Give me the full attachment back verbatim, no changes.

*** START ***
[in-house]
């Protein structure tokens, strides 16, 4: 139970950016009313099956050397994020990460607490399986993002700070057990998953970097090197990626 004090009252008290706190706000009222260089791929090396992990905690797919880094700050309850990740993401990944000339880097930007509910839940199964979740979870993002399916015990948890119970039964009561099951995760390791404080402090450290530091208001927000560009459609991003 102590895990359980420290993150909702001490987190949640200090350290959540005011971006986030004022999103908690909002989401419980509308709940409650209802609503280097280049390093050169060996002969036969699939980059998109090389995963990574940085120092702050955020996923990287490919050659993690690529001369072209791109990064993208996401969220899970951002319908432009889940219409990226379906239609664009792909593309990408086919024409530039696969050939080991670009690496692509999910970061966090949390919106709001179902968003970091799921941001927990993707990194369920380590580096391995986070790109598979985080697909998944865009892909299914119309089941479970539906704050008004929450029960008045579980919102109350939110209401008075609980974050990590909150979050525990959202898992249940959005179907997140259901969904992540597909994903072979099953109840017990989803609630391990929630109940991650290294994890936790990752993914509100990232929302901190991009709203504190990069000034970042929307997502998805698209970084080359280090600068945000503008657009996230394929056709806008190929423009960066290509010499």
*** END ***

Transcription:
[in-house]
């Protein structure tokens, strides 16, 4: 139970950016009313099956050397994020990460607490399986993002700070057990998953970097090197990626 004090009252008290706190706000009222260089791929090396992990905690797919880094700050309850990740993401990944000339880097930007509910839940199964979740979870993002399916015990948890119970039964009561099951995760390791404080402090450290530091208001927000560009459609991003 102590895990359980420290993150909702001490987190949640200090350290959540005011971006986030004022999103908690909002989401419980509308709940409650209802609503280097280049390093050169060996002969036969699939980059998109090389995963990574940085120092702050955020996923990287490919050659993690690529001369072209791109990064993208996401969220899970951002319908432009889940219409990226379906239609664009792909593309990408086919024409530039696969050939080991670009690496692509999910970061966090949390919106709001179902968003970091799921941001927990993707990194369920380590580096391995986070790109598979985080697909998944865009892909299914119309089941479970539906704050008004929450029960008045579980919102109350939110209401008075609980974050990590909150979050525990959202898992249940959005179907997140259901969904992540597909994903072979099953109840017990989803609630391990929630109940991650290294994890936790990752993914509100990232929302901190991009709203504190990069000034970042929307997502998805698209970084080359280090600068945000503008657009996230394929056709806008190929423009960066290509010499």